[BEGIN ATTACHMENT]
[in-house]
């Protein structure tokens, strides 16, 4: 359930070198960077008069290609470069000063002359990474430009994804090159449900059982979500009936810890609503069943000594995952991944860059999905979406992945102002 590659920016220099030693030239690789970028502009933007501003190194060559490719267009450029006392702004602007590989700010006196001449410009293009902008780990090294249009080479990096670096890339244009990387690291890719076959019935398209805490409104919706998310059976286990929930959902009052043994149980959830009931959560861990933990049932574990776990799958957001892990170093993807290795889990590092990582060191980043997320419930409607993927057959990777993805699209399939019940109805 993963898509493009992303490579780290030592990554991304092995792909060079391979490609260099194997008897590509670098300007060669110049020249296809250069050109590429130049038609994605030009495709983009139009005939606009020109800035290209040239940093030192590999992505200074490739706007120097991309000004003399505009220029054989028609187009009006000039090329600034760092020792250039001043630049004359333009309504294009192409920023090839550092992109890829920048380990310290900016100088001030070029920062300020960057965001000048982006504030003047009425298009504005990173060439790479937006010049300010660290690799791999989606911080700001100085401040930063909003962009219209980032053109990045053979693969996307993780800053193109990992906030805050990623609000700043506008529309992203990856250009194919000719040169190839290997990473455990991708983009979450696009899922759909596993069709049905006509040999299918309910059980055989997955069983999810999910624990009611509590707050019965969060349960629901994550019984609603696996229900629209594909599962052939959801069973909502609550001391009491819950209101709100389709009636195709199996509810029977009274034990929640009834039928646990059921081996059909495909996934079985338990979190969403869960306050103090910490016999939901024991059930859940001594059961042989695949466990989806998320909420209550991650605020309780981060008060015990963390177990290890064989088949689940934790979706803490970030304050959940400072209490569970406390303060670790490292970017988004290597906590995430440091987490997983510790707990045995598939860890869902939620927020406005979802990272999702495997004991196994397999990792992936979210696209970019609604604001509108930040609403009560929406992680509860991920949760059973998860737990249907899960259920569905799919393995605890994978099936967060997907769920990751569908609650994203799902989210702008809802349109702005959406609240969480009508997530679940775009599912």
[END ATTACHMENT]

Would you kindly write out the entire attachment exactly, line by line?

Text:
[in-house]
């Protein structure tokens, strides 16, 4: 359930070198960077008069290609470069000063002359990474430009994804090159449900059982979500009936810890609503069943000594995952991944860059999905979406992945102002 590659920016220099030693030239690789970028502009933007501003190194060559490719267009450029006392702004602007590989700010006196001449410009293009902008780990090294249009080479990096670096890339244009990387690291890719076959019935398209805490409104919706998310059976286990929930959902009052043994149980959830009931959560861990933990049932574990776990799958957001892990170093993807290795889990590092990582060191980043997320419930409607993927057959990777993805699209399939019940109805 993963898509493009992303490579780290030592990554991304092995792909060079391979490609260099194997008897590509670098300007060669110049020249296809250069050109590429130049038609994605030009495709983009139009005939606009020109800035290209040239940093030192590999992505200074490739706007120097991309000004003399505009220029054989028609187009009006000039090329600034760092020792250039001043630049004359333009309504294009192409920023090839550092992109890829920048380990310290900016100088001030070029920062300020960057965001000048982006504030003047009425298009504005990173060439790479937006010049300010660290690799791999989606911080700001100085401040930063909003962009219209980032053109990045053979693969996307993780800053193109990992906030805050990623609000700043506008529309992203990856250009194919000719040169190839290997990473455990991708983009979450696009899922759909596993069709049905006509040999299918309910059980055989997955069983999810999910624990009611509590707050019965969060349960629901994550019984609603696996229900629209594909599962052939959801069973909502609550001391009491819950209101709100389709009636195709199996509810029977009274034990929640009834039928646990059921081996059909495909996934079985338990979190969403869960306050103090910490016999939901024991059930859940001594059961042989695949466990989806998320909420209550991650605020309780981060008060015990963390177990290890064989088949689940934790979706803490970030304050959940400072209490569970406390303060670790490292970017988004290597906590995430440091987490997983510790707990045995598939860890869902939620927020406005979802990272999702495997004991196994397999990792992936979210696209970019609604604001509108930040609403009560929406992680509860991920949760059973998860737990249907899960259920569905799919393995605890994978099936967060997907769920990751569908609650994203799902989210702008809802349109702005959406609240969480009508997530679940775009599912």